Korea-China free trade deal
Active, careful preparations needed
On Thursday, a group of farmers, fishermen and livestock raisers staged performances in front of the Ministry of Foreign Affairs and Trade building in central Seoul, condemning the official start of free trade negotiations between Korea and China.
Their protests may be a bad omen for the country, which has already experienced serious national division owing to the Korea-U.S. free trade agreement (FTA). Trade experts say the Korea-China FTA will bring a far-reaching impact on Korea that deals with the United States and the European Union. If signed, Korea would be the only Asian country to have free trade deals with the world’s three largest economic blocs.
Hopes and concerns co-exist on the proposed deal. Proponents stress its inevitability, citing the need for Korea’s sustainable growth and development. More than anything else, they claim, the pact is urgently needed to make faster forays into the world’s second-largest market than rivals such as Taiwan that signed a landmark pact with China in 2010.
The FTA would prompt Korean companies to gain wider market access to China thanks to lowered tariffs. Given China’s clout in the Korean economy, the pact will serve as a valuable occasion for Korea to leap forward. China is Korea’s largest trading partner with exports to the world’s most populous country accounting for one quarter of its total shipments. China accounts for 17 percent of Korea’s total imports.
According to the state-funded Korea Institute for International Economic Policy (KIEP), the Korea-China FTA would result in Korea’s gross domestic product rising by 2.3 to 3 percent in 10 years and could generate employment for 240,000 to 330,000 people.
The FTA would also present Korea with tough challenges. The agricultural sector is expected to be most vulnerable as cheap farm, fisheries and livestock products would flood the domestic market. In contrast, China is sensitive to such manufacturing industries as automobiles, machinery and chemicals. The state-funded Korea Rural Economics Institute (KREI) forecasts that if the bilateral trade deal takes effect, agricultural imports from China would soar by $10.8 billion and agricultural output would dip by 14.7 percent.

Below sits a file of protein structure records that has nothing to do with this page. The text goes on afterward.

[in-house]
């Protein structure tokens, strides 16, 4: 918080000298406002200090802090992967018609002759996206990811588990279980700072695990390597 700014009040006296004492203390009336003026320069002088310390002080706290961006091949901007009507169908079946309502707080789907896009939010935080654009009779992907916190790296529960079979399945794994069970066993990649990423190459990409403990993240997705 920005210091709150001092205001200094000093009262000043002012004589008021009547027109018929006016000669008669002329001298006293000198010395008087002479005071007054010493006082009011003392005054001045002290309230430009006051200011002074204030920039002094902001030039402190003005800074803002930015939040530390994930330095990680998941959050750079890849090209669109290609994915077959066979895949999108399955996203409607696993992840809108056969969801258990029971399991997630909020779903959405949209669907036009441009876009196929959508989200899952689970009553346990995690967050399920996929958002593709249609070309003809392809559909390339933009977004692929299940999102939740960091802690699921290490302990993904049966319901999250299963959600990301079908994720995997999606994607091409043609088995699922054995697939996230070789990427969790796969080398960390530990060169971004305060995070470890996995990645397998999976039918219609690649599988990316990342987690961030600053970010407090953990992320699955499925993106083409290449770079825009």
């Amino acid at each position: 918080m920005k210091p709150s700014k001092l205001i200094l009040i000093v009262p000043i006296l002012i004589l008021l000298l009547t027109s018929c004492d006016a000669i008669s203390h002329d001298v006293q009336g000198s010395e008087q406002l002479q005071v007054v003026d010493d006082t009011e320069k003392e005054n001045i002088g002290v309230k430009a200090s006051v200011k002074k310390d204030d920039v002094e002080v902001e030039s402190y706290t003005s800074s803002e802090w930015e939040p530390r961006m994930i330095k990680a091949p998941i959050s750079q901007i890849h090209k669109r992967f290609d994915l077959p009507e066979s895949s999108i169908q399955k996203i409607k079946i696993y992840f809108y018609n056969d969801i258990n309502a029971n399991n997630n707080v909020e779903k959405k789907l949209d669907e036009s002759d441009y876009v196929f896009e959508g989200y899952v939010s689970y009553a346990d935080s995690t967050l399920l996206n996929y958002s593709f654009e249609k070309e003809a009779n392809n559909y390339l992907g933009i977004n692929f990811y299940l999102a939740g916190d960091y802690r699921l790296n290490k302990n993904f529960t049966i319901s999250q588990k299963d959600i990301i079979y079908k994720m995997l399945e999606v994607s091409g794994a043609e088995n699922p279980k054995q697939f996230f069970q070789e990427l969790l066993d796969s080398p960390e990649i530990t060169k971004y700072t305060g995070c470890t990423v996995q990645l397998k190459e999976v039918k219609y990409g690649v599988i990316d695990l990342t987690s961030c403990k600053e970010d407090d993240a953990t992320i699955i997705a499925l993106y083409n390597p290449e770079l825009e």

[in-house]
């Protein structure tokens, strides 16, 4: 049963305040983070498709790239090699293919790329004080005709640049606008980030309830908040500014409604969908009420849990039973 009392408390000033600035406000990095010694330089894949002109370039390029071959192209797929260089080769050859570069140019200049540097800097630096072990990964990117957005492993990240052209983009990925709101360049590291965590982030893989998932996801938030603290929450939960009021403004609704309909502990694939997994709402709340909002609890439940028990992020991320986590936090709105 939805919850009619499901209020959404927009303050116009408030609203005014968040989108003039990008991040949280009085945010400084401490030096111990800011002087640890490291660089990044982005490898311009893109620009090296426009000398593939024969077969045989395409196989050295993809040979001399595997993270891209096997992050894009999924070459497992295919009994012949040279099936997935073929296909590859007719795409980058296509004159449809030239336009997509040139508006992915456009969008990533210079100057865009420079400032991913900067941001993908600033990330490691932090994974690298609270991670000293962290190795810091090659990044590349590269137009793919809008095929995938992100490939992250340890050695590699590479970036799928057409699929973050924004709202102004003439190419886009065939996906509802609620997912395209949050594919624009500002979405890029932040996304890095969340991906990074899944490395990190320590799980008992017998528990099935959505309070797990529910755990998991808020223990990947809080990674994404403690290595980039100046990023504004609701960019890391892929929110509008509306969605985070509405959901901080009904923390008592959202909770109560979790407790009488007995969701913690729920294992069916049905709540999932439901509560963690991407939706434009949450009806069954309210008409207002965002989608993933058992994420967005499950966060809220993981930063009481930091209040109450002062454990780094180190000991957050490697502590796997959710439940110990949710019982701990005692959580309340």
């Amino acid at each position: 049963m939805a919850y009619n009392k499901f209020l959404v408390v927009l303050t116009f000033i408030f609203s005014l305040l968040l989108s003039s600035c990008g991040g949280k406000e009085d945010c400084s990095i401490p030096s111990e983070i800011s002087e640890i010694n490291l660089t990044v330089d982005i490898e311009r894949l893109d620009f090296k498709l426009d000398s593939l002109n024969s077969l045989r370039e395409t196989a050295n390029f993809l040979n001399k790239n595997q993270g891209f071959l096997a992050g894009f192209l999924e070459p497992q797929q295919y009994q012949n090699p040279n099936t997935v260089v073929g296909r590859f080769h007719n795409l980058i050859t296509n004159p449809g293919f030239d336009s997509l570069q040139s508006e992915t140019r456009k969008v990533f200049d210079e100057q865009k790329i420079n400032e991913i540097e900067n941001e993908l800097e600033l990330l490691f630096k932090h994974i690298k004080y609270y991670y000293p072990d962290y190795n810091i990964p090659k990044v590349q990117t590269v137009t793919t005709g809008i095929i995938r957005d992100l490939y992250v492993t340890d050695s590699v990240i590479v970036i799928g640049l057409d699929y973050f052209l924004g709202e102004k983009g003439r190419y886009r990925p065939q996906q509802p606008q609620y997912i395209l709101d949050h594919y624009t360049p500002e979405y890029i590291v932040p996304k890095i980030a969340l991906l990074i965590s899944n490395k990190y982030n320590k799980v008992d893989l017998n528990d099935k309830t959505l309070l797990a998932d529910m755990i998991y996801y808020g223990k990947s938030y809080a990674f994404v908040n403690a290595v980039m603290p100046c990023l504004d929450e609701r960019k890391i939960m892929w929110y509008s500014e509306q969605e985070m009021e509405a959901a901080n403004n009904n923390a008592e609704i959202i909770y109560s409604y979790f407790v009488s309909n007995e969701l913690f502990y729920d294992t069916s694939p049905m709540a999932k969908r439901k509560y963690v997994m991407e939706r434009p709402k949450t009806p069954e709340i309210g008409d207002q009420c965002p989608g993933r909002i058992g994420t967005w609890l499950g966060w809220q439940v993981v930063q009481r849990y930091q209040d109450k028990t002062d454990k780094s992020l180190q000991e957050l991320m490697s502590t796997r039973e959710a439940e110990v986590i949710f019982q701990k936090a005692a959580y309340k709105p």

Unlike previous FTAs with the United States and the European Union, negotiations with China will proceed in two stages. First would be the sensitive agricultural sector and then other segments such as merchandise, services and investment.
A Korea-China FTA would have profound political implications in that it could develop into a trilateral free trade deal involving Japan. At the same time, it might enable Korea to secure more political leeway between the United States and China.
At any rate, there is a long way to go before the pact is signed. Our trade authorities will need to make active and careful preparations for the first meeting to be held this month. Of course, they have to make a bold decision to halt the talks if serious problems arise in the negotiations.